Functional Polyphenolic Materials Inspired by Mussels, Tea, Wine, and Chocolate

Phil Messersmith
University of California Berkeley
Thursday, February 5, 2015
North Carolina State University Campus | 4:30pm

Polyphenols are found in both plant and animal tissues, where they serve a variety of functions including mechanical adhesion, structural support, pigmentation, radiation protection, and chemical defense. In animals, polyphenols are found in the adhesive proteins secreted by sessile marine organisms. In mussels, the adhesive proteins are known to contain high levels of 3,4-dihydroxy-L-alanine (DOPA), an amino acid that is believed to be important in adhesion to substrates. In plants, polyphenolic compounds containing benzenediol (catechol) and/or benzenetriol (gallol) functional groups are widely distributed secondary metabolites with a variety of biochemical and physical functions. Consumption of foods and beverages rich in polyphenols are claimed to be beneficial to one’s health.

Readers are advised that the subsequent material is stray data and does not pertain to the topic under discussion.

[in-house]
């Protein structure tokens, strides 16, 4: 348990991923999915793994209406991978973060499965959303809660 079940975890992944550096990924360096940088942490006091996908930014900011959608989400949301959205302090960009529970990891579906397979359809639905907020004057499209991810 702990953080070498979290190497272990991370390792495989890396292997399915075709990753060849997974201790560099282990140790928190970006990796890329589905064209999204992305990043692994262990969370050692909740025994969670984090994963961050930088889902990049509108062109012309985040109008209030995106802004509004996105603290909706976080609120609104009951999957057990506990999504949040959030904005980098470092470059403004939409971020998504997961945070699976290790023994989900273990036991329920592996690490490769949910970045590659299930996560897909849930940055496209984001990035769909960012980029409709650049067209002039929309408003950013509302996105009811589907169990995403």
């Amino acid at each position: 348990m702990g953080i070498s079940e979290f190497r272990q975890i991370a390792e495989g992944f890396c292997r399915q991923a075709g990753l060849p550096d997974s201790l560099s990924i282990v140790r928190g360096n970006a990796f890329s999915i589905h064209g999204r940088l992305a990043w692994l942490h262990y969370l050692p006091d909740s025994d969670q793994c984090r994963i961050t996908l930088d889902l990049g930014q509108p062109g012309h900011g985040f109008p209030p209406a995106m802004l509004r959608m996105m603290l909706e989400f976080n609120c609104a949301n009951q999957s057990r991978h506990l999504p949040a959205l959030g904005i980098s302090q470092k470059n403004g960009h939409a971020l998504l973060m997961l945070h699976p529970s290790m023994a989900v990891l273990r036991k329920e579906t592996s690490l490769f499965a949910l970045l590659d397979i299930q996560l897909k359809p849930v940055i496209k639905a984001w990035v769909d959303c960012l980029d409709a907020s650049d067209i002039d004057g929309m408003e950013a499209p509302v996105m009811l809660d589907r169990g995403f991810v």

This talk will focus on selected biological polyphenols that are rich in catechol or gallol functional groups, with the goal of developing novel materials inspired by biological polyphenols. In the case of mussel-inspired biomaterials, we are interested in understanding the molecular and mechanochemical aspects of mussel adhesion, and in developing biomimetic polymer hydrogels and coatings from synthetic catechol containing polymers. These biologically inspired materials have a variety of functional uses, including tissue repair, drug delivery and antifouling coatings. In the case of plant polyphenols, we recently reported the formation of thin adherent polymerized films on substrates immersed in aqueous extracts of tea, coffee beans, cacao beans and grapes. Deposition is facile on a variety of solid, porous and nanoparticulate substrates composed of metals, ceramics and polymers. In addition to possessing inherent antibacterial and antioxidant properties, the deposited polyphenol films serve as versatile ‘primers’ facilitating secondary modifications of the primer coating such as metallization and covalent grafting of biomolecules and synthetic polymers.  These secondary modifications can be exploited for a variety of practical applications, including antibacterial, antioxidant and fouling resistant coatings on medical devices, metal deposition, plasmonic tuning and surface functionalization of nanoparticles.